Monday 22 August 2011

Charity, MUIS and being a Pakistani-Malay-Indian Singaporean

It is not often I am contacted by the Islamic Religious Council of Singapore (MUIS). When MUIS does contact me it is almost certainly about donations.
Admittedly, I am not MUIS' best patron. I already contest MUIS' stake on my assets through Singapore's Administration of Muslim Law Act (AMLA) as an unfair claim. I do not like the idea of MUIS forcibly determining the disposition of my assets following my death.
It is the holy month of fasting, or Ramzan, for Muslims. Zakat is often paid by Muslims during the holy month. Hence, it is no surprise that MUIS chose this month to inform me of my obligations towards the less privileged.
A wooden Tatar mosque in Kruszyniany, Northeast Poland
I was urged to pay zakat to MUIS so the funds may be used for the welfare of Singapore's Malay-Muslim community.
Zakat is one of Islam's five pillars or one of Islam's five 'non-negotiable absolutes.' Zakat requires all Muslims to annually donate 2.5 percent of net worth to charity. Surely, that is a simplification of the concept of zakat but the purpose is clear: a community's less well off must be supported by the larger community.
Charity is good and must be encouraged. Giving has its own rewards. Altruism's 'feel good' factor cannot easily be replicated by other activities. Nevertheless, there are a few principles about charity which guide my modest giving. These principles might be better referred to as 'priorities.'
Our first obligation is to help those near to us. Think of the Confucian ideal of 'filial piety.' Giving to support parents and family must precede donations for earthquake relief, cancer research, advancement of particular religious beliefs, etc. Of course, this ideal refers not simply to blood relatives but all persons who are a significant part of our life.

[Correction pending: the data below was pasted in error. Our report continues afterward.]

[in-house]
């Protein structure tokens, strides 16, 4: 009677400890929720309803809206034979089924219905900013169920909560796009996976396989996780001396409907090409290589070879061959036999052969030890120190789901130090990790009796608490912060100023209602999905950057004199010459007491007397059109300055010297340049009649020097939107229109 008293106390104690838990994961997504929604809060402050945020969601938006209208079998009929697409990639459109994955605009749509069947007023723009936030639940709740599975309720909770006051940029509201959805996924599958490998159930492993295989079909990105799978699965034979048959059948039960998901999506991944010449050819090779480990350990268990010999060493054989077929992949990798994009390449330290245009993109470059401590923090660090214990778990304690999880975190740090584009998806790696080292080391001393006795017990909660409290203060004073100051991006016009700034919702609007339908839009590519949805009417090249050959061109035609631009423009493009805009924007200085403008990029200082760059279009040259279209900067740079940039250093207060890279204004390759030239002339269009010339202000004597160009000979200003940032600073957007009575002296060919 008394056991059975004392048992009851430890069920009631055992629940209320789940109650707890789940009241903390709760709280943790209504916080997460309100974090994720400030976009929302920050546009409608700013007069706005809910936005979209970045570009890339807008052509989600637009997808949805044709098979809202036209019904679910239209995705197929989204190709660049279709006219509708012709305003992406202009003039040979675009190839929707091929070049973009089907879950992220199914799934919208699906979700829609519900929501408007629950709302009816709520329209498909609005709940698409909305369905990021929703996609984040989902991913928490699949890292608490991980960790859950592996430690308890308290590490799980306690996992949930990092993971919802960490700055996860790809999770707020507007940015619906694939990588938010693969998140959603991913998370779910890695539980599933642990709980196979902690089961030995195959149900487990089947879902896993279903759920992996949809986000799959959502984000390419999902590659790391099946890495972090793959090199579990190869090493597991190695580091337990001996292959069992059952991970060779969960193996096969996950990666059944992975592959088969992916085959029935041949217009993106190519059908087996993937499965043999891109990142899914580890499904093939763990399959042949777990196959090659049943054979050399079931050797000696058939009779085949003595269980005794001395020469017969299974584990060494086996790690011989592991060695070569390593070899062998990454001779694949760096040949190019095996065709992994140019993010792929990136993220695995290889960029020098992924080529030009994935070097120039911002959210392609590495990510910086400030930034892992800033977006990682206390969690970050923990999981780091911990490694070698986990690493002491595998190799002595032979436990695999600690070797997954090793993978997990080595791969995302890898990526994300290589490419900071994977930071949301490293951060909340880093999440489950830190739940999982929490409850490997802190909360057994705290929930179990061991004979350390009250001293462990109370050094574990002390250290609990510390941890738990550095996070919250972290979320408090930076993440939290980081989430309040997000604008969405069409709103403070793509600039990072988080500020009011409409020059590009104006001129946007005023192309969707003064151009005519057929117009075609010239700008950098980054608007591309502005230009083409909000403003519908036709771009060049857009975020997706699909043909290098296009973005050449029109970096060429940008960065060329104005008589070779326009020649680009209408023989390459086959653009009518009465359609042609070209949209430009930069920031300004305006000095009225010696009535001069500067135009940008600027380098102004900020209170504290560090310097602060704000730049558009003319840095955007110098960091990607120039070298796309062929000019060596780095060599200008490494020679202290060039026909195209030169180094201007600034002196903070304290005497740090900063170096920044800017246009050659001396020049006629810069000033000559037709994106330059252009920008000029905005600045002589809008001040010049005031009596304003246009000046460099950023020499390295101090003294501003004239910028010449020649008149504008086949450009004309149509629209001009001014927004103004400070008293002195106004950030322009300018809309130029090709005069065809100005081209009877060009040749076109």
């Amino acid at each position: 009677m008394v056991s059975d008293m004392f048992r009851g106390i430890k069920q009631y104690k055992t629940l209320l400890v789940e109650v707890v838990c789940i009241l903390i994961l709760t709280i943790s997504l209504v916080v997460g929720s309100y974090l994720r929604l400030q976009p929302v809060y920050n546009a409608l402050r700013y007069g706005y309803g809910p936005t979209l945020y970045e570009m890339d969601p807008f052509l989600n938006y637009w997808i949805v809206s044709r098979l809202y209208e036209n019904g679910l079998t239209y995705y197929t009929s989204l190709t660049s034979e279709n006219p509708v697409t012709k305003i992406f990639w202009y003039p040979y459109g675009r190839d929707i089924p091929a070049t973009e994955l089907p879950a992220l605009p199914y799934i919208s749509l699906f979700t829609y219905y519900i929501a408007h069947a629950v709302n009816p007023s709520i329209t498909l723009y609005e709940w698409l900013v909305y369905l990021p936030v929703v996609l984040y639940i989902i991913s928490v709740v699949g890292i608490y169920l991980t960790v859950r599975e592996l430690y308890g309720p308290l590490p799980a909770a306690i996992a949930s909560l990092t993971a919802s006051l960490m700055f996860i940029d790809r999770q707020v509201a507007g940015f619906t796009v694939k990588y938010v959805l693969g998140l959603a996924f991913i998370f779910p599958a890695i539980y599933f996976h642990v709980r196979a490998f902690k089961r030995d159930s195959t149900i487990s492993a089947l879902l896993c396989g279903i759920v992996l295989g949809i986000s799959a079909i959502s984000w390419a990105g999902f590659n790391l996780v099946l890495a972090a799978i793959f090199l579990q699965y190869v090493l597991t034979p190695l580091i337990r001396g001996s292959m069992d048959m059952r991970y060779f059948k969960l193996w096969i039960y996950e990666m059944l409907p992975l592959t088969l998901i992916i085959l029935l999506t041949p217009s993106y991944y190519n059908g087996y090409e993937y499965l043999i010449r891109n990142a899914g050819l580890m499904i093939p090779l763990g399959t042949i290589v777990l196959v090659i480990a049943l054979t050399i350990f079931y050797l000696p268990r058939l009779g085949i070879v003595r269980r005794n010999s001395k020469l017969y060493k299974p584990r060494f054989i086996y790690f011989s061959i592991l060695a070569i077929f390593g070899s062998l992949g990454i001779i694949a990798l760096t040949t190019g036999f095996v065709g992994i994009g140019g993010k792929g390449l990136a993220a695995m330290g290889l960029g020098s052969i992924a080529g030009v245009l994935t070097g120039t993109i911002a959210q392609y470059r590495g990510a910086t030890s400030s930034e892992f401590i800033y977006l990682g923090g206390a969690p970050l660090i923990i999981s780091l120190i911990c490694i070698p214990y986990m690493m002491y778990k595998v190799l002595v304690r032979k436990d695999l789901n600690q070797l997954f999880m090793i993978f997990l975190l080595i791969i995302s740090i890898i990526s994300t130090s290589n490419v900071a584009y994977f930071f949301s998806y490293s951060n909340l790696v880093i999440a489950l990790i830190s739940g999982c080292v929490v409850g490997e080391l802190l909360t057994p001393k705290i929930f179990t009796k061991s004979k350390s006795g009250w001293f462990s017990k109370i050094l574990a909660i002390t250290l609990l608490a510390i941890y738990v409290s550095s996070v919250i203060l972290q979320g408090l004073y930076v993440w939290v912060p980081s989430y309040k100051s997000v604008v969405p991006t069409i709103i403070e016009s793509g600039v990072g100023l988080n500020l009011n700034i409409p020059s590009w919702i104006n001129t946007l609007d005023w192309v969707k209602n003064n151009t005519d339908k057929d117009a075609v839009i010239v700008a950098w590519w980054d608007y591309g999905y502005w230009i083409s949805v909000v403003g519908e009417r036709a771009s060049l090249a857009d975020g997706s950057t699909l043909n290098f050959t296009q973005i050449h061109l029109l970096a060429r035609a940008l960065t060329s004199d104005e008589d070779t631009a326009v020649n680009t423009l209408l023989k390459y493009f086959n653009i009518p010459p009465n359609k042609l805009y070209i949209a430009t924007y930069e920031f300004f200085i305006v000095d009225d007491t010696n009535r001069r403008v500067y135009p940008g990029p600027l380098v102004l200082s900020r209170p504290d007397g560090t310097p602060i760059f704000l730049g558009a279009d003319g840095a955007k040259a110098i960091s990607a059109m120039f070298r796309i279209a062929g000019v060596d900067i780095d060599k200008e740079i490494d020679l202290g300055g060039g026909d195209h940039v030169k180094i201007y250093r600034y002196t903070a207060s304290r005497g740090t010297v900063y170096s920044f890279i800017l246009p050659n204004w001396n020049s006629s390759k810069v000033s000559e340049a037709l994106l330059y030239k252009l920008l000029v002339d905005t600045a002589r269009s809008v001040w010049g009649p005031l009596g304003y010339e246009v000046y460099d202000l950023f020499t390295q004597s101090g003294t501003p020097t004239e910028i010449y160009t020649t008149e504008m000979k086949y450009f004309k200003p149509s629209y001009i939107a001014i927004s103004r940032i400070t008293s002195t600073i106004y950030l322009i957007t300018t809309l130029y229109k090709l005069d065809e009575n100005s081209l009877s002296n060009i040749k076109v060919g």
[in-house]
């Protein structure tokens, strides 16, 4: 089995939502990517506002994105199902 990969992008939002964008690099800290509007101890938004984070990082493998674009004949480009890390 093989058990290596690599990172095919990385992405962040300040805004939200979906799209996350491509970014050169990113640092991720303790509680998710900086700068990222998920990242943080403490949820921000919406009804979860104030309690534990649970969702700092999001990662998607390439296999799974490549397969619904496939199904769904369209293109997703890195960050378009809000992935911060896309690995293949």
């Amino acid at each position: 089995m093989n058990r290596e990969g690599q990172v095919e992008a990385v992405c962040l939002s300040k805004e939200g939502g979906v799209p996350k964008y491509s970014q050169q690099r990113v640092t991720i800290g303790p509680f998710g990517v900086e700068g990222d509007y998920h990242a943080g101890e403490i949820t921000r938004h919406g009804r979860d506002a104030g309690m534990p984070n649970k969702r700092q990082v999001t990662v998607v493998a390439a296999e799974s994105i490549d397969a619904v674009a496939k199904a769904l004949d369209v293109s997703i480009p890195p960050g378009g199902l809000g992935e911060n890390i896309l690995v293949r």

Bronze statue of man carrying his aged mother up some steps at a shrine (Tokyo, Japan)
Next is an obligation to the immediate community. 'Buying' tissues or food from an elderly or disabled person who maintains a 'stall' near my building is more meaningful than writing a check to an established institutional charity.
It is only after community and family responsibilities are met that one may start apportioning money to other causes, e.g. animal welfare, disaster relief, etc.
But let's head back to MUIS and its solicitation of zakat funds. There are some MUIS specific ideas which are pertinent to me.
I am not Malay by ethnicity. Nor do I speak Malay. In fact, under Singapore law persons of Pakistani origin are legally classified 'Indian,' requiring monthly mandatory payments to the Singapore Indian Development Association (SINDA). I may voluntarily give zakat to MUIS but SINDA benefits from my legal classification.
My Housing and Development Board ethnic quota is 'Others' (not Malay) but I am subject to Singapore's Islamic law (AMLA) – legislation designed to fit into Malay religious and cultural traditions.
Being a cynic, I am convinced that were I ever to approach MUIS for assistance, I would politely be sent packing towards SINDA.
I am not a Tamil Indian. Nor do I speak Tamil. Consequently, I will most likely face similar problems convincing SINDA to assist me, especially once SINDA realizes I am Muslim (not difficult given my name).
I imagine there will be a few bouts of 'shuttle diplomacy' between SINDA and MUIS until a senior bureaucrat in some government ministry decides that being categorized Indian or Malay is not as important as being Singaporean, regardless of ethnicity.
Giving is one the easiest and most noble of acts. It is important to give. However, giving without thinking considerably reduces the impact of our efforts.
Nevertheless, giving trumps not giving on any day of the year.
Imran is a business and management consultant. Through his work at Deodar Advisors, Imran improves the profitability of small and medium sized businesses. He can be reached at

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